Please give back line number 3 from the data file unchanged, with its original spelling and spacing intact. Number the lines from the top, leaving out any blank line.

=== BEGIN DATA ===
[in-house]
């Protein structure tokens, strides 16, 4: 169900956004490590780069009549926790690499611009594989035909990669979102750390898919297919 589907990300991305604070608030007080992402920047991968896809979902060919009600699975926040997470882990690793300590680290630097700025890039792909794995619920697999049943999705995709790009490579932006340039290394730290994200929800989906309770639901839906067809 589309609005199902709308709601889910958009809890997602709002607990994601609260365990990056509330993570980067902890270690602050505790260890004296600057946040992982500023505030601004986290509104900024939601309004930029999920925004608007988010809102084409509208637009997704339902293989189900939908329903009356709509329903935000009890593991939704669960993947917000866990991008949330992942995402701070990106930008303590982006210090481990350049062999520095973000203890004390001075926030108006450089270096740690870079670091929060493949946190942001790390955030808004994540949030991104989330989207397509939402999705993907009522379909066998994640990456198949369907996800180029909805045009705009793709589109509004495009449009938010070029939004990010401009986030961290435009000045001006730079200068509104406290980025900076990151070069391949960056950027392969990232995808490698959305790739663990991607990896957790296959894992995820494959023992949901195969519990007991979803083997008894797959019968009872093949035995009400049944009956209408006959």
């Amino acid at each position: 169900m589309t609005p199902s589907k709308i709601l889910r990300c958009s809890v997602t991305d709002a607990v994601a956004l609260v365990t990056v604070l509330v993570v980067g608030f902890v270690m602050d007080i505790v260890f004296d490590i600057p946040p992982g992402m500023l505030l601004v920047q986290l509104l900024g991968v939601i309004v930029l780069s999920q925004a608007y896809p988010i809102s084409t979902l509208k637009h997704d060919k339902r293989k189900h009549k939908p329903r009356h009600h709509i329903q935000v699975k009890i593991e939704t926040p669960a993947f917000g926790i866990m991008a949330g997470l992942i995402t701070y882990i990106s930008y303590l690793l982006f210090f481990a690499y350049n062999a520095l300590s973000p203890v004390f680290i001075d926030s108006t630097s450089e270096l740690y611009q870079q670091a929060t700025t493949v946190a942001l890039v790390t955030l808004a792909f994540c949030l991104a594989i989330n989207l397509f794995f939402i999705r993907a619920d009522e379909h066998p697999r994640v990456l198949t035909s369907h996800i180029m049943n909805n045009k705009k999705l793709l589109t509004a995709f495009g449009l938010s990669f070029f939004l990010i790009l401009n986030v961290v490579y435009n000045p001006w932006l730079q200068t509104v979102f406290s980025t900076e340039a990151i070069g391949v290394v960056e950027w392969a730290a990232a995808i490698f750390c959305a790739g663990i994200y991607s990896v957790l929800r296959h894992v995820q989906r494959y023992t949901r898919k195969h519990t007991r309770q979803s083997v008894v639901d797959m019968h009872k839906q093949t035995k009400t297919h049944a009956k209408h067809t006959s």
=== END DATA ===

């Amino acid at each position: 169900m589309t609005p199902s589907k709308i709601l889910r990300c958009s809890v997602t991305d709002a607990v994601a956004l609260v365990t990056v604070l509330v993570v980067g608030f902890v270690m602050d007080i505790v260890f004296d490590i600057p946040p992982g992402m500023l505030l601004v920047q986290l509104l900024g991968v939601i309004v930029l780069s999920q925004a608007y896809p988010i809102s084409t979902l509208k637009h997704d060919k339902r293989k189900h009549k939908p329903r009356h009600h709509i329903q935000v699975k009890i593991e939704t926040p669960a993947f917000g926790i866990m991008a949330g997470l992942i995402t701070y882990i990106s930008y303590l690793l982006f210090f481990a690499y350049n062999a520095l300590s973000p203890v004390f680290i001075d926030s108006t630097s450089e270096l740690y611009q870079q670091a929060t700025t493949v946190a942001l890039v790390t955030l808004a792909f994540c949030l991104a594989i989330n989207l397509f794995f939402i999705r993907a619920d009522e379909h066998p697999r994640v990456l198949t035909s369907h996800i180029m049943n909805n045009k705009k999705l793709l589109t509004a995709f495009g449009l938010s990669f070029f939004l990010i790009l401009n986030v961290v490579y435009n000045p001006w932006l730079q200068t509104v979102f406290s980025t900076e340039a990151i070069g391949v290394v960056e950027w392969a730290a990232a995808i490698f750390c959305a790739g663990i994200y991607s990896v957790l929800r296959h894992v995820q989906r494959y023992t949901r898919k195969h519990t007991r309770q979803s083997v008894v639901d797959m019968h009872k839906q093949t035995k009400t297919h049944a009956k209408h067809t006959s």